(a) Micrograph of a hydrogel continuous phase, 10% (w/w) gelatin containing roughly circular viscous inclusions [12% (w/w) maltodextrin (MD)]. Image courtesy of Derick Rousseau. (b) Example of a square lattice representation of the hydrogel shown in (a). MD inclusions are shown in gray. The gelatin phase is represented by a continuous phase (white) with a random distribution of impenetrable obstacles (black dots) representing the gel fibers. The gel concentration is modeled by the obstacle density.

(a) Example of a 2D lattice with an obstacle concentration of 10%. Lattice sites are colored according to their potential energy, as explained in the legend. The section with a thick perimeter is represented in 3D on the right hand side of the figure. (b) Schematic representation of the well model for the section of the lattice shown in (a). The attraction felt by the probe particle is represented by the depth of the wells surrounding the obstacles.

(a) Example of a 2D lattice with an obstacle concentration of 10%. Lattice sites are colored according to their potential energy, as explained in the legend. The section with a thick perimeter is represented in 3D on the right hand side of the figure. (b) Schematic representation of the well model for the section of the lattice shown in (a). The attraction felt by the probe particle is represented by the depth of the wells surrounding the obstacles.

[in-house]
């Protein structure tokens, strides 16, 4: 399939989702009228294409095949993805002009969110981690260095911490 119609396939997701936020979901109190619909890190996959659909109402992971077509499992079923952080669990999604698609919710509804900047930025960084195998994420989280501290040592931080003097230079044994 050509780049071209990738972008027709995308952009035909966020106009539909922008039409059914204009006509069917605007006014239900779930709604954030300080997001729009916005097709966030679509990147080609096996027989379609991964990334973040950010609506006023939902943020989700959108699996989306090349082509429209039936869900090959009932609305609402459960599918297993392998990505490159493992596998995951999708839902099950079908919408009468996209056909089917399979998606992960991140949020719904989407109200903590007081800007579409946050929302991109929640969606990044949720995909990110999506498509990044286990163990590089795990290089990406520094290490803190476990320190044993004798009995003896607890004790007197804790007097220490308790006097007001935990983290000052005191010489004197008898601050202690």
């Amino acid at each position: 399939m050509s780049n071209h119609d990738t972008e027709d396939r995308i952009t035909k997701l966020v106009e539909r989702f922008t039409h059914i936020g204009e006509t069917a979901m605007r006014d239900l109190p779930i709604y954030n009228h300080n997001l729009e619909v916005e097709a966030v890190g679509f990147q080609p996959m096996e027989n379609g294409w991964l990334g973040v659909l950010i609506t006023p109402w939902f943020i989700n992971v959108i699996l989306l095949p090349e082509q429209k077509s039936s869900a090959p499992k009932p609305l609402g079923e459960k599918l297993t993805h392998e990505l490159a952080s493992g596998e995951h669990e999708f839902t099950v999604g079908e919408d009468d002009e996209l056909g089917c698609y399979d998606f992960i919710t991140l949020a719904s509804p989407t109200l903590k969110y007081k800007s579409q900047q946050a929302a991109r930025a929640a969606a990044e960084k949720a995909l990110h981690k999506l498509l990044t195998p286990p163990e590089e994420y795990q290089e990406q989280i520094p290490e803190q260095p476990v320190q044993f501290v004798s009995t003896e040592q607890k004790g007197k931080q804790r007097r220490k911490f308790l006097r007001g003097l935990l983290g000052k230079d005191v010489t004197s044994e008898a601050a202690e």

Normalized diffusion coefficient vs gel concentration for different values of the interaction parameter . The data points were obtained from exact 2D calculations and were averaged over 50 independent realizations; the error bars are smaller than the symbols. The system (see inset) is a 2D lattice of size with a single viscous inclusion and periodic boundary conditions. For the data points, the exact values of were calculated for each randomly generated system. Solid lines correspond to Eq. (8) with given by the approximation (9).

Normalized diffusion coefficient vs gel concentration for different values of the interaction parameter . The data points were obtained from exact 2D calculations and were averaged over 50 independent realizations; the error bars are smaller than the symbols. The system (see inset) is a 2D lattice of size with a single viscous inclusion and periodic boundary conditions. For the data points, the exact values of were calculated for each randomly generated system. Solid lines correspond to Eq. (8) with given by the approximation (9).